by Monika Browne-Ecker
Thinking back on February and the beginning of March, I recall conversations I had with my family here and outside of the US about the truthfulness of the news surrounding this new pandemic. Skepticism gave way to concern and real fear as the days went by with news stories from Italy and the death count they reported. COVID-19 became a reality in the middle of March as my colleague and I scrambled to pack our offices as fast and as best as possible to begin work from home.
As an artist administrator, I can easily talk about the tools I use for the administrative and managerial part of my work in theatre. But as an artist, I had to reexamine those tools and quickly make the switch to a completely new arena of performing theatre: the internet.
We now know that live performance is the last to come back to all kinds of theatres in this country. The last few months marked shows on zoom, pre recorded shows being released from the vault of the most popular theatres in the world, and other ways theatre artists tried to maintain their connection to the audience and the art. As an artist in the micropolitan area of Fargo Moorhead, I continued to examine what makes live-ness the sacred part of theatre-making as I logged on to yet another ‘at home’ performance from my laptop. The excitement of hearing the “3…2…1…the stream is live” countdown was intense. But how was it different?
Missing the nearness and the now-ness of a live audience, I remembered that as the live audience watches us, the theatre watches them back. We can’t deny the tactility and participatory nature of theatre by the very nature of air that we share in an auditorium; this sacred, electric air. These thoughts bread in a crisis, also gave me the courage and drive to make more and more theatre available online without involving this air that’s at once a conduit of our shared artistic experience and now a danger to everyone’s health if we don’t use the proper precautions.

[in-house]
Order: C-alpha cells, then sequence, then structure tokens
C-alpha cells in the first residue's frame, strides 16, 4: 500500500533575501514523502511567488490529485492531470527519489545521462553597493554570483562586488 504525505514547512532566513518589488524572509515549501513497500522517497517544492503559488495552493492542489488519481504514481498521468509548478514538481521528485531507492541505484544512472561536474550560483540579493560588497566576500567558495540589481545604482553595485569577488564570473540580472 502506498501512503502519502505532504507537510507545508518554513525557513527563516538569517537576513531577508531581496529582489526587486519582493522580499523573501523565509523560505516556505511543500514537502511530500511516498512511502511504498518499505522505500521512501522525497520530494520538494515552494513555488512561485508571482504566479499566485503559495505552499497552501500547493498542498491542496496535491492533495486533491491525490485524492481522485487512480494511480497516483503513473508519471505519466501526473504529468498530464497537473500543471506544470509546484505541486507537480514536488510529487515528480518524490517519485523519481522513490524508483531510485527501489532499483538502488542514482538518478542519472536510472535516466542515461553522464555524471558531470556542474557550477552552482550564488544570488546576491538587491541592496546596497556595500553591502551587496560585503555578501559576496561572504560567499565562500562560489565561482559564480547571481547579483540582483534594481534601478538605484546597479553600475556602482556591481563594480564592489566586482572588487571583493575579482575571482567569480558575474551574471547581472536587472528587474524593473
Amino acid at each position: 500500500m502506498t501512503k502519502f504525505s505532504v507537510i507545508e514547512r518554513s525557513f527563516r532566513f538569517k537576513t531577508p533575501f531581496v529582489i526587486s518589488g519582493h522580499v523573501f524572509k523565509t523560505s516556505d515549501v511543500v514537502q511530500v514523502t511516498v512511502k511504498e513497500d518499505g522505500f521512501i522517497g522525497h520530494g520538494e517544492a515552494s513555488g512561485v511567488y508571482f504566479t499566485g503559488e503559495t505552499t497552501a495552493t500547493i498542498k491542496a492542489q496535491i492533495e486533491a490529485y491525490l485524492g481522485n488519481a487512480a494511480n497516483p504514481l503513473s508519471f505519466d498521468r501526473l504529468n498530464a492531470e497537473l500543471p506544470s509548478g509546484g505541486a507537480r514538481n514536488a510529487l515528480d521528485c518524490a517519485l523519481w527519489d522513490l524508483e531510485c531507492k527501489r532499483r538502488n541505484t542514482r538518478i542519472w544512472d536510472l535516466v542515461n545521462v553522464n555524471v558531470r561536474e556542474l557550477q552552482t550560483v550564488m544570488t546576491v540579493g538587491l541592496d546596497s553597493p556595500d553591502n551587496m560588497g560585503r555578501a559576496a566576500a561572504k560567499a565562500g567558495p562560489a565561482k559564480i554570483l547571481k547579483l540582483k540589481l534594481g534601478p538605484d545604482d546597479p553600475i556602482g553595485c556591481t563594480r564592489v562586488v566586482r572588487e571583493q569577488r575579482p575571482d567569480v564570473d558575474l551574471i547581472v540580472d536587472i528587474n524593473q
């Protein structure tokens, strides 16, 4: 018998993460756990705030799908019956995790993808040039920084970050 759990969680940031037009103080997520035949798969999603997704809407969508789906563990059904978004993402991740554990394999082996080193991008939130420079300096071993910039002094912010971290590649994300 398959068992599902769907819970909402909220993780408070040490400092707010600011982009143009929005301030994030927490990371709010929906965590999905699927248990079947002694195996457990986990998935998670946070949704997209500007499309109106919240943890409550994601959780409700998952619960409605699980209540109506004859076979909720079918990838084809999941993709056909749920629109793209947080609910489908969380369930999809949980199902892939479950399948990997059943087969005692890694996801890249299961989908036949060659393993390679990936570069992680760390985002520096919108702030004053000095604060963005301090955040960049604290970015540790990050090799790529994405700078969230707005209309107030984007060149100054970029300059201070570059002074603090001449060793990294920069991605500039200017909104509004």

I continued to make theatre with my fellow artists at Theatre B in our first season of ‘B At Home’ despite the question that kept rattling around in my head: is it theatre if we don’t breathe the same air? An answer to that question came from a conference I attended in mid-June. It was one of the many conferences and workshops arts organizations put together all over the nation to support each other and to support artists in a time of crisis. One of the presenters said something that continues to resonate with me today: the emblem of Covid theatre is ‘mics on’ and it will continue after the pandemic. It means, we are here and we are ready to listen, respond, and breathe. With theatre done online we may not hear the audience breathe with us, but we trust that they’re there.
With this trust in mind, I continue to seek out opportunities and people who want to make theatre even in these weird, new circumstances. My friends at Theatre B, friends at Concordia College, and individual artists in the FM area, who miss having a conversation with the audience but continue to bend the air into new shapes to bring you theatre in new ways.
[Editor’s note: Monika Browne-Ecker is Operations Manager & Artistic Ensemble at Theatre B.]
June 15th 2022
June 15th 2022
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